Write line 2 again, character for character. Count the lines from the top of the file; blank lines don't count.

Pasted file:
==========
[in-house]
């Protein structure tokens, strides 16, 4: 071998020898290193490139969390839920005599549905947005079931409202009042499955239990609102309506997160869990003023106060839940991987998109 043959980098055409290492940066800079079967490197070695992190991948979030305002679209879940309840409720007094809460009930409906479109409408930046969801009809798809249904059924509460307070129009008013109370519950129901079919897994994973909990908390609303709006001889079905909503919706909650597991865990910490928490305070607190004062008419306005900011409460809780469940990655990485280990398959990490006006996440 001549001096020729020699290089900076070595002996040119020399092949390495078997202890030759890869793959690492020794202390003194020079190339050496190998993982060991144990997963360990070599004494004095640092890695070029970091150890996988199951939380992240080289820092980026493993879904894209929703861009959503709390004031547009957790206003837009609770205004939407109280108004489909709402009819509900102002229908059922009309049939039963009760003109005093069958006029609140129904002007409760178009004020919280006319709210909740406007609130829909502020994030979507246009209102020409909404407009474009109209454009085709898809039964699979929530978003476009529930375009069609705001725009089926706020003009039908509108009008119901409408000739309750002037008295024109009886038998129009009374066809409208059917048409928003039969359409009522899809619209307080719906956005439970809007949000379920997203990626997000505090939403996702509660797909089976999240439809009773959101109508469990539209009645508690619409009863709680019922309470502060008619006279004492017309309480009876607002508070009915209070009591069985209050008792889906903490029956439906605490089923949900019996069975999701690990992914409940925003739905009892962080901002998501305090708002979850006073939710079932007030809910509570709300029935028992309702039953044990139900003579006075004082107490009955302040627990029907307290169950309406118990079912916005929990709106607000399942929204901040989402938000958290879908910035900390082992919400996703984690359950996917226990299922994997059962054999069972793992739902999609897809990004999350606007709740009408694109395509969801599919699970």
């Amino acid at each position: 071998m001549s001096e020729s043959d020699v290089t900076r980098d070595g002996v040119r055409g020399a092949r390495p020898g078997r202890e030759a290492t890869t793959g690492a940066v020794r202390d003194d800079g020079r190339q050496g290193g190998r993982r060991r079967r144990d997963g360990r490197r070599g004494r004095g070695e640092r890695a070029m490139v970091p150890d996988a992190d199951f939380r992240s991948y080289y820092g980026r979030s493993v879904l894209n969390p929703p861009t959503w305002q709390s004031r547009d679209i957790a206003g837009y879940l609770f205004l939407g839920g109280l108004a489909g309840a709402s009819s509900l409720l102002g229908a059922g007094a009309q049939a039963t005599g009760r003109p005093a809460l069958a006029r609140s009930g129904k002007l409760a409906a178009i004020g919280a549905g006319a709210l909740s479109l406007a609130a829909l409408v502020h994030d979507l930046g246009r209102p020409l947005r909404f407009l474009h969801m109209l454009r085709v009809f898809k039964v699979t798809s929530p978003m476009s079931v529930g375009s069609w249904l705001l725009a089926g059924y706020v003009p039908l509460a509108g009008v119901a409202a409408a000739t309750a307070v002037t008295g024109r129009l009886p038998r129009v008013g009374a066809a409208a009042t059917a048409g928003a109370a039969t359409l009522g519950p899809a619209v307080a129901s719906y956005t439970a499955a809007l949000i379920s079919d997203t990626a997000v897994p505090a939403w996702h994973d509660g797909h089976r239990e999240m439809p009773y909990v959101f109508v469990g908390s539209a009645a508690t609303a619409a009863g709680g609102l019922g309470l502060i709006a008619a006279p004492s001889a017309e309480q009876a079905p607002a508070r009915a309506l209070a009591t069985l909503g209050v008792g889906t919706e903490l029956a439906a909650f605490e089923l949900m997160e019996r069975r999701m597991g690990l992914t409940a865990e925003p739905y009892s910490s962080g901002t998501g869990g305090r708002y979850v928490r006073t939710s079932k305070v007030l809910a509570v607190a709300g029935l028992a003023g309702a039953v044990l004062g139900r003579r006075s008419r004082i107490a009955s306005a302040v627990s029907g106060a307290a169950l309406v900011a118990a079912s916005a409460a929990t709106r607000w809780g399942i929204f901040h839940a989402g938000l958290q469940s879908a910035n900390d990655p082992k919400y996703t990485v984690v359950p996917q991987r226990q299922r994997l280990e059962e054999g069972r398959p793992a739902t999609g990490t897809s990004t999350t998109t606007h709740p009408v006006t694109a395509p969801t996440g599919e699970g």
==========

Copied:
């Protein structure tokens, strides 16, 4: 071998020898290193490139969390839920005599549905947005079931409202009042499955239990609102309506997160869990003023106060839940991987998109 043959980098055409290492940066800079079967490197070695992190991948979030305002679209879940309840409720007094809460009930409906479109409408930046969801009809798809249904059924509460307070129009008013109370519950129901079919897994994973909990908390609303709006001889079905909503919706909650597991865990910490928490305070607190004062008419306005900011409460809780469940990655990485280990398959990490006006996440 001549001096020729020699290089900076070595002996040119020399092949390495078997202890030759890869793959690492020794202390003194020079190339050496190998993982060991144990997963360990070599004494004095640092890695070029970091150890996988199951939380992240080289820092980026493993879904894209929703861009959503709390004031547009957790206003837009609770205004939407109280108004489909709402009819509900102002229908059922009309049939039963009760003109005093069958006029609140129904002007409760178009004020919280006319709210909740406007609130829909502020994030979507246009209102020409909404407009474009109209454009085709898809039964699979929530978003476009529930375009069609705001725009089926706020003009039908509108009008119901409408000739309750002037008295024109009886038998129009009374066809409208059917048409928003039969359409009522899809619209307080719906956005439970809007949000379920997203990626997000505090939403996702509660797909089976999240439809009773959101109508469990539209009645508690619409009863709680019922309470502060008619006279004492017309309480009876607002508070009915209070009591069985209050008792889906903490029956439906605490089923949900019996069975999701690990992914409940925003739905009892962080901002998501305090708002979850006073939710079932007030809910509570709300029935028992309702039953044990139900003579006075004082107490009955302040627990029907307290169950309406118990079912916005929990709106607000399942929204901040989402938000958290879908910035900390082992919400996703984690359950996917226990299922994997059962054999069972793992739902999609897809990004999350606007709740009408694109395509969801599919699970």